The citizens of Flatland, inspired by their new presidential system, decide to revamp how representative elections are done. They do have a slight issue with a straight approval system though: it doesn’t give a way for voters to indicate that certain candidates are preferred to others; voters can only give a candidate approval or not. So to make its new congress as representative as possible, Flatland uses a new system of voting, single transferable vote. The single transferable vote system, or STV, works by having each voter rank the candidates.
Implementing a STV system requires a few changes to Flatland, though. Instead of having a bunch of small districts which each elect one representative to congress, the country is refactored in a few large districts, each of which sends several representatives to congress. Then, on election day, each voter ranks the n candidates on the ballot from 1 to n. Let’s look at one district in Flatland. Each party votes as shown in Figure 1.
After voting, votes are tallied according to each party’s first choice, similar to first past the post [Figure 2].
However, simply having the most votes does not guarantee a victory. Since this district sends three representatives to congress, a candidate must have (100 percent / representatives + 1), or 25 percent of the vote, to win. In this election, Square has 35 percent of the vote, so it instantly wins one spot. In traditional first past the post, the other 10 percent of the votes for Square would be wasted. This is not the case in single transferrable vote. Those votes go to the voter’s second choice. In this case, Square’s voters’ second choice was Parallelogram, so that’s where the extra votes go [Figure 3].
Since not enough candidates have hit the 25 percent threshold yet, we now eliminate the candidate with the least number of votes. In this case, that would be Circle. Circle’s voters’ second choice is Square, who’s already elected, so the votes can’t go there. Instead, we look to their third choice, Parallelogram. The votes are redistributed, and the new distribution is as follows [Figure 4].
Parallelogram has now won the second spot, despite starting with only 12 percent of the vote! In fact, getting Circle’s votes pushed it over the boundary, so the extra 6 percent of votes are redistributed to Circle’s next choice, Triangle [Figure 5].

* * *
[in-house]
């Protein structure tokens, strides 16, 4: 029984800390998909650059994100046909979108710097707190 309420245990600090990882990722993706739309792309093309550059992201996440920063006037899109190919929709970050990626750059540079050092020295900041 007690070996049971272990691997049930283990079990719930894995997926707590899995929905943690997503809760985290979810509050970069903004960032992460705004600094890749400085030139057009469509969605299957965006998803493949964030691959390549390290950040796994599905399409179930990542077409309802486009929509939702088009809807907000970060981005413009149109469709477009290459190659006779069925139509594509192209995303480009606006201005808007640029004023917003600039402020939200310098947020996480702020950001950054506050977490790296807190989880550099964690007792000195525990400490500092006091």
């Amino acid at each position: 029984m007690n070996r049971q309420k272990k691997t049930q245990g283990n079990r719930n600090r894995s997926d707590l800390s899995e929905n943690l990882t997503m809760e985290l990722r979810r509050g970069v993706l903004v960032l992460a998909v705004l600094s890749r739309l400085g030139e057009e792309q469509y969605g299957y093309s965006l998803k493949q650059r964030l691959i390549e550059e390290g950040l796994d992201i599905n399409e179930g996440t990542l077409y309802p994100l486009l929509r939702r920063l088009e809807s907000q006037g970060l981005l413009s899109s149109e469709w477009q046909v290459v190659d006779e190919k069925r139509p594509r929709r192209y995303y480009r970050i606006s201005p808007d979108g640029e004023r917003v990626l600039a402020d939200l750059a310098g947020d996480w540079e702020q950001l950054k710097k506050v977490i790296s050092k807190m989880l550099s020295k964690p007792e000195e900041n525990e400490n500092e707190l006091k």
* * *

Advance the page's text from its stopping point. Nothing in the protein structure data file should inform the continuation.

This last batch of votes pushes Triangle up over the threshold, so he wins the final spot, thus concluding the election.
This election provides a prime example of the qualities single transferable vote lauds. Under STV, it is not as important to cater directly to a smaller group of voters to become its first choice, as is the case under first past the post. Instead, an optimal strategy is to be well liked by all voters. Although Parallelogram had very few direct supporters (ranking second last in this category), it placed fairly highly on the vast majority of voters’ rankings. The merits of this system in practice can be debated. (Will a candidate who wants to please everyone get anything done or just try and maintain the status quo that got them vast support at election time?) But the candidates’ motivations are not the real strength of STV.
Single transferable vote radically differs from many current voting criteria in that it does not require tactical voting. In STV, how everyone else votes doesn’t affect how you should vote. A voter does not have to worry about wasting their vote by putting a smaller, less likely to win candidate first: If this candidate doesn’t make it, then the vote is simply transferred to the next candidate on the card. You cannot waste your vote on a minority party, which makes minority parties much more viable than in plurality systems. Similarly, there is no need to “vote against” a certain candidate to make sure he or she is not elected. Simply put him or her at the bottom of your ranking, to ensure your vote goes to people you would rather see in office. In fact, some versions of STV allow voters to stop ranking candidates at any point, thus ensuring that their vote will never go to a candidate that they don’t want in office. Although it initially seems much more complicated than first past the post to a voter, to the informed voter, STV is actually much simpler. You just vote for who you want, without worrying about who everybody else is voting for.